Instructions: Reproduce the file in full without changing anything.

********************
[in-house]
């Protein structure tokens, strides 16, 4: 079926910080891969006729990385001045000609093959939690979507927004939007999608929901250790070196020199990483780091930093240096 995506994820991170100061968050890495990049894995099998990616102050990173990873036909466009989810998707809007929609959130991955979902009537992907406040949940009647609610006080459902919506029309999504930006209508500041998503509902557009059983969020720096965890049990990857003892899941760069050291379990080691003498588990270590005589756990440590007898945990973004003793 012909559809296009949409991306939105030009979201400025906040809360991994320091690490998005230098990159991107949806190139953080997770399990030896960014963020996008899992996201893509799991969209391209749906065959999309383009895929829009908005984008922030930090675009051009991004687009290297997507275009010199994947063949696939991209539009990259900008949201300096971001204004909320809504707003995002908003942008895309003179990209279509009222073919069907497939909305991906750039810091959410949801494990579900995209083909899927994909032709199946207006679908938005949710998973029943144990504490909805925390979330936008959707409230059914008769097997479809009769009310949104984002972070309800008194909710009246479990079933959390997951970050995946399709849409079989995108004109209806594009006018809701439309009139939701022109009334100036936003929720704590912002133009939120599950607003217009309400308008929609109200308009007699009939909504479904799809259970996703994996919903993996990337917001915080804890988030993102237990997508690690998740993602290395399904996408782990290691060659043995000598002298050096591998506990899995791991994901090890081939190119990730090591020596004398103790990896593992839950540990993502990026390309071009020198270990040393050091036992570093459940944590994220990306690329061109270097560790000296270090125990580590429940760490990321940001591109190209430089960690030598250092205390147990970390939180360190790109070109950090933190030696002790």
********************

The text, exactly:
[in-house]
């Protein structure tokens, strides 16, 4: 079926910080891969006729990385001045000609093959939690979507927004939007999608929901250790070196020199990483780091930093240096 995506994820991170100061968050890495990049894995099998990616102050990173990873036909466009989810998707809007929609959130991955979902009537992907406040949940009647609610006080459902919506029309999504930006209508500041998503509902557009059983969020720096965890049990990857003892899941760069050291379990080691003498588990270590005589756990440590007898945990973004003793 012909559809296009949409991306939105030009979201400025906040809360991994320091690490998005230098990159991107949806190139953080997770399990030896960014963020996008899992996201893509799991969209391209749906065959999309383009895929829009908005984008922030930090675009051009991004687009290297997507275009010199994947063949696939991209539009990259900008949201300096971001204004909320809504707003995002908003942008895309003179990209279509009222073919069907497939909305991906750039810091959410949801494990579900995209083909899927994909032709199946207006679908938005949710998973029943144990504490909805925390979330936008959707409230059914008769097997479809009769009310949104984002972070309800008194909710009246479990079933959390997951970050995946399709849409079989995108004109209806594009006018809701439309009139939701022109009334100036936003929720704590912002133009939120599950607003217009309400308008929609109200308009007699009939909504479904799809259970996703994996919903993996990337917001915080804890988030993102237990997508690690998740993602290395399904996408782990290691060659043995000598002298050096591998506990899995791991994901090890081939190119990730090591020596004398103790990896593992839950540990993502990026390309071009020198270990040393050091036992570093459940944590994220990306690329061109270097560790000296270090125990580590429940760490990321940001591109190209430089960690030598250092205390147990970390939180360190790109070109950090933190030696002790």